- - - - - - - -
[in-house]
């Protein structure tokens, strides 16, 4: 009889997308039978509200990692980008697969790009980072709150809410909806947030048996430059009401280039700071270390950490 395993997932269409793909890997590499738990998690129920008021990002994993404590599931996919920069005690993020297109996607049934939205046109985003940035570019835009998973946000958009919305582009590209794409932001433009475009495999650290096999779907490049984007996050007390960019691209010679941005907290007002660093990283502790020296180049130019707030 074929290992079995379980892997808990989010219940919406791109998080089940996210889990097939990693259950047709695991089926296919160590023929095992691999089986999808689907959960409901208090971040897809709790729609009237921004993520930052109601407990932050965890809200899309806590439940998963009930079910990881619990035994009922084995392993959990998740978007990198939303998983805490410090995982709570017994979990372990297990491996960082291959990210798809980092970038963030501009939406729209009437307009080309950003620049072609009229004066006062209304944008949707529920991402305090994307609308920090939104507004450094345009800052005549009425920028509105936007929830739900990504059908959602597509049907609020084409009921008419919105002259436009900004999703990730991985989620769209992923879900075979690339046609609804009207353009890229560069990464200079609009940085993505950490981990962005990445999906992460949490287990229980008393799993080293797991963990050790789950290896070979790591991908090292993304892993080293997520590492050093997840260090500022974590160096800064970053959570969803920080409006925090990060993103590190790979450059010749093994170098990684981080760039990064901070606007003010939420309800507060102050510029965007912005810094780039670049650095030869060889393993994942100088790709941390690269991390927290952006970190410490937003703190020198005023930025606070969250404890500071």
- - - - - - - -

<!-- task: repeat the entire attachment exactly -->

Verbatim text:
[in-house]
């Protein structure tokens, strides 16, 4: 009889997308039978509200990692980008697969790009980072709150809410909806947030048996430059009401280039700071270390950490 395993997932269409793909890997590499738990998690129920008021990002994993404590599931996919920069005690993020297109996607049934939205046109985003940035570019835009998973946000958009919305582009590209794409932001433009475009495999650290096999779907490049984007996050007390960019691209010679941005907290007002660093990283502790020296180049130019707030 074929290992079995379980892997808990989010219940919406791109998080089940996210889990097939990693259950047709695991089926296919160590023929095992691999089986999808689907959960409901208090971040897809709790729609009237921004993520930052109601407990932050965890809200899309806590439940998963009930079910990881619990035994009922084995392993959990998740978007990198939303998983805490410090995982709570017994979990372990297990491996960082291959990210798809980092970038963030501009939406729209009437307009080309950003620049072609009229004066006062209304944008949707529920991402305090994307609308920090939104507004450094345009800052005549009425920028509105936007929830739900990504059908959602597509049907609020084409009921008419919105002259436009900004999703990730991985989620769209992923879900075979690339046609609804009207353009890229560069990464200079609009940085993505950490981990962005990445999906992460949490287990229980008393799993080293797991963990050790789950290896070979790591991908090292993304892993080293997520590492050093997840260090500022974590160096800064970053959570969803920080409006925090990060993103590190790979450059010749093994170098990684981080760039990064901070606007003010939420309800507060102050510029965007912005810094780039670049650095030869060889393993994942100088790709941390690269991390927290952006970190410490937003703190020198005023930025606070969250404890500071």